Subject: Re: NFS mounts
To: None <firstname.lastname@example.org, email@example.com, firstname.lastname@example.org>
From: C Kane <email@example.com>
Date: 12/17/1998 13:56:51
Frank van der Linden wrote:
> On Wed, Dec 16, 1998 at 06:11:10PM -0800, C Kane wrote:
> > Doing an NFS mount under NetBSD-1.3I/i386 seems to be rather slow.
> > It's certainly somewhat slower than HP-UX but Linux performs
> > best of all.
> That's strange, because it's the exact opposite of what I have seen
> on various systems. How are you measuring the performance?
I mean the time required to do a "mount -a". It's several times slower
than the HP-UX system. My HP-UX system takes 4:06, and NetBSD takes
30:08 to do the same mounts from the same servers on the same network.
The NetBSD system is a dual 200MHz Pentium Pro system with 256M memory.
The HP-UX system is a dual 120MHz J210.
> > On a separate but related note, NetBSD uses a reserved socket port
> > by default for NFS mounts. Is this the default on commercial UNIXes
> > as well? Does each mount point get its own port?
> Each mount point gets its own socket/port. This does indeed give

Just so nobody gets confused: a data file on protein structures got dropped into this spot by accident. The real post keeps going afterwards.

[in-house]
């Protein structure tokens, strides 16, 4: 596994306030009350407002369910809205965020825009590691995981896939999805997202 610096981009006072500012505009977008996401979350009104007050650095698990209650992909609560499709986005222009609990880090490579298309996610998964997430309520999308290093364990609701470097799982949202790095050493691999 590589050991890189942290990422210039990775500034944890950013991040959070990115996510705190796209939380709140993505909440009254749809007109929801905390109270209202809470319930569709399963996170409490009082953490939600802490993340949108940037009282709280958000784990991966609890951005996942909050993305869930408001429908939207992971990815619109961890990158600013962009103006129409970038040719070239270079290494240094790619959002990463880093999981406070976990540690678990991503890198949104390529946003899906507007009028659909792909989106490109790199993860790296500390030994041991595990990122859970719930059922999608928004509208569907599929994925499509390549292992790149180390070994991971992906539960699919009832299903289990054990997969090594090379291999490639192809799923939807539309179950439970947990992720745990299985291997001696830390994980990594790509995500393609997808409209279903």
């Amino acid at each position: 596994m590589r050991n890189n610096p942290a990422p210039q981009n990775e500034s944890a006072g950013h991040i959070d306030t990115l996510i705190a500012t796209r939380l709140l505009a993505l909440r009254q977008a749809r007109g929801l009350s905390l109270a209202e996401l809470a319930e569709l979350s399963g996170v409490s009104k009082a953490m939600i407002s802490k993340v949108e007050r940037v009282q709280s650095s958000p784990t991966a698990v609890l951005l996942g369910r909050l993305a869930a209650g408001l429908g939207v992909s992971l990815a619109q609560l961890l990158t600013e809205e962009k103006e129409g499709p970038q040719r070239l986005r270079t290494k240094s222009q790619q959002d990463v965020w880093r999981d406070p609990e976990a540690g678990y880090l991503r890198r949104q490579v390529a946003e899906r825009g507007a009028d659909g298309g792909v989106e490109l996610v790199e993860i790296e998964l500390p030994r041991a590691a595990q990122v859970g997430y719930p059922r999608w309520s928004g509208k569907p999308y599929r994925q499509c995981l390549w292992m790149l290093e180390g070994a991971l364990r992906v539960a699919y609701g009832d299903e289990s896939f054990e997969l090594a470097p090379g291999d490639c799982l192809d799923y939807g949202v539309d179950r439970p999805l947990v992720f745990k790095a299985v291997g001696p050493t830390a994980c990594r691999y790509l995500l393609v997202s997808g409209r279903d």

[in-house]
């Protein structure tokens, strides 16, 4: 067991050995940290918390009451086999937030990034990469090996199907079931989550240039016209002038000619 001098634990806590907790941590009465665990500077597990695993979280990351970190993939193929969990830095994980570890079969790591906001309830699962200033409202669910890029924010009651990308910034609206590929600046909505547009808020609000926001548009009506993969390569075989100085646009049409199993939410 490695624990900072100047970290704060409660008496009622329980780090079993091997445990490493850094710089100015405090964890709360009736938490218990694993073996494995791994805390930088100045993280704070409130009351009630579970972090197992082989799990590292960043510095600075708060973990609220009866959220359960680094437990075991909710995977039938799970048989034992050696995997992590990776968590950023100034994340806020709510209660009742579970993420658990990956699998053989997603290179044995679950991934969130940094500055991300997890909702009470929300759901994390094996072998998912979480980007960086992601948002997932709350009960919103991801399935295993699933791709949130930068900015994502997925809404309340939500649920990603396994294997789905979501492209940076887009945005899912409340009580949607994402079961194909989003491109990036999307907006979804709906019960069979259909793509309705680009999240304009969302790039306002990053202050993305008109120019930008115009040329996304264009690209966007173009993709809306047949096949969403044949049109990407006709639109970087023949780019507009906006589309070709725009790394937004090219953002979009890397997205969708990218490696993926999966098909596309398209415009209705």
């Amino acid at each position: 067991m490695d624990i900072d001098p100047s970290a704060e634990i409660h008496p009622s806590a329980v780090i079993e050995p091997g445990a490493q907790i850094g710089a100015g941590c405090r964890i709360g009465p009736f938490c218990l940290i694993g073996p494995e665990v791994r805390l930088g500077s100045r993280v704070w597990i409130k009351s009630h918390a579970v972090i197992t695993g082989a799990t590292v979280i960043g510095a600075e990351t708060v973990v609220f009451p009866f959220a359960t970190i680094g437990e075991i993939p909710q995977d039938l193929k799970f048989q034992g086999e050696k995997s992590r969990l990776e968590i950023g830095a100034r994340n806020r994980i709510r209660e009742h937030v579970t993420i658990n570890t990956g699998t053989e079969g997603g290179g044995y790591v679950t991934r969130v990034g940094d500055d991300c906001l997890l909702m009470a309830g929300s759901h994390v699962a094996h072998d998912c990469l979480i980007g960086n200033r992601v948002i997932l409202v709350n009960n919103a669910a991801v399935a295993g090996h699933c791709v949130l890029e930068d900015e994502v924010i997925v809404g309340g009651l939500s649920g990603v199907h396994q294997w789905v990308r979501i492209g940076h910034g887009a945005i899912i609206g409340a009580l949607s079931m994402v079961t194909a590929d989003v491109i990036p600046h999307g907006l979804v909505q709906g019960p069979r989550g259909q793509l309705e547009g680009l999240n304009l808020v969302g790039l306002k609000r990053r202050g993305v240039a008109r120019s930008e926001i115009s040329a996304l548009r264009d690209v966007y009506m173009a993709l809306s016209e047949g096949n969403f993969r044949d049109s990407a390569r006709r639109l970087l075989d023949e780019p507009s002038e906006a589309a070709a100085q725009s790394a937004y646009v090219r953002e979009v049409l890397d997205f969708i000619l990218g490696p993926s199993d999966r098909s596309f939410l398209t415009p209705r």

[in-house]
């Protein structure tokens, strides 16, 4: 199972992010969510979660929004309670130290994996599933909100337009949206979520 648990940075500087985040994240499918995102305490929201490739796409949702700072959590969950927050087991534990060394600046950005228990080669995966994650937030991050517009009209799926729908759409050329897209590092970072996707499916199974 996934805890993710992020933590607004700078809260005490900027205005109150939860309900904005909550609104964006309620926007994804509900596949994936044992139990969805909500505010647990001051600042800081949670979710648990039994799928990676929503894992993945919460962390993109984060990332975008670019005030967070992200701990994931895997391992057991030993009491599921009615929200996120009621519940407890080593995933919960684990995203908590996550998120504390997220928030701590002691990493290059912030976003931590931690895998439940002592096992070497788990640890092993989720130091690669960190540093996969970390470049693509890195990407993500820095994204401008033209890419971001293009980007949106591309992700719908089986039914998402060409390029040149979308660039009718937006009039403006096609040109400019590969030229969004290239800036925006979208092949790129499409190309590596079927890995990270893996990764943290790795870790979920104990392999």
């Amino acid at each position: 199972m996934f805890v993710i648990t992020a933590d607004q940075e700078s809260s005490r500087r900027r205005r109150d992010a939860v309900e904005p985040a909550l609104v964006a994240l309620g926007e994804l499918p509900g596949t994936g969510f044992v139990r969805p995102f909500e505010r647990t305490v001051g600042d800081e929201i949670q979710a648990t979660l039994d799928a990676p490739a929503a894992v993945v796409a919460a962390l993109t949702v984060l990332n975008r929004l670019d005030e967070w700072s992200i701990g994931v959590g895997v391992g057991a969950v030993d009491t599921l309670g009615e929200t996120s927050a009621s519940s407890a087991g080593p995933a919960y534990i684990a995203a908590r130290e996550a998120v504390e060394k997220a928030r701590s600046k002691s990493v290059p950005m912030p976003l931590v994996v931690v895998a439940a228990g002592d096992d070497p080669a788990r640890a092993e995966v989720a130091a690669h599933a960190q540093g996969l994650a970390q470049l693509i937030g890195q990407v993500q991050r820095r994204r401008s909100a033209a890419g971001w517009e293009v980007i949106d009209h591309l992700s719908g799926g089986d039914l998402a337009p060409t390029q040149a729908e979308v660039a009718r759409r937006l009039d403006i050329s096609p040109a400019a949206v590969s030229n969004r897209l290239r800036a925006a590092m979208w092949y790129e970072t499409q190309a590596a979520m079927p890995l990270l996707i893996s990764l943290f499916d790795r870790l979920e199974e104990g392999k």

> a limitation, as there are a limited number of reserved ports
> available (< 1024). Then again, why would you want to use so many
> mounts at the same time?
Let's just say I wanted to test the limits of the OS.
HP-UX doesn't seem to have this limitation, so it's apparently not
using reserved sockets. Do any commercial UNIXes use reserved
sockets for NFS?
This change means I am unable to copy the NFS portion of the fstab
from the HP-UX system to the NetBSD system, because NetBSD will
require a flag to not use a reserved port. I'm using "-p" now in
the options field; is there a word I could use instead?
The more things stay the same, the easier they are to manage.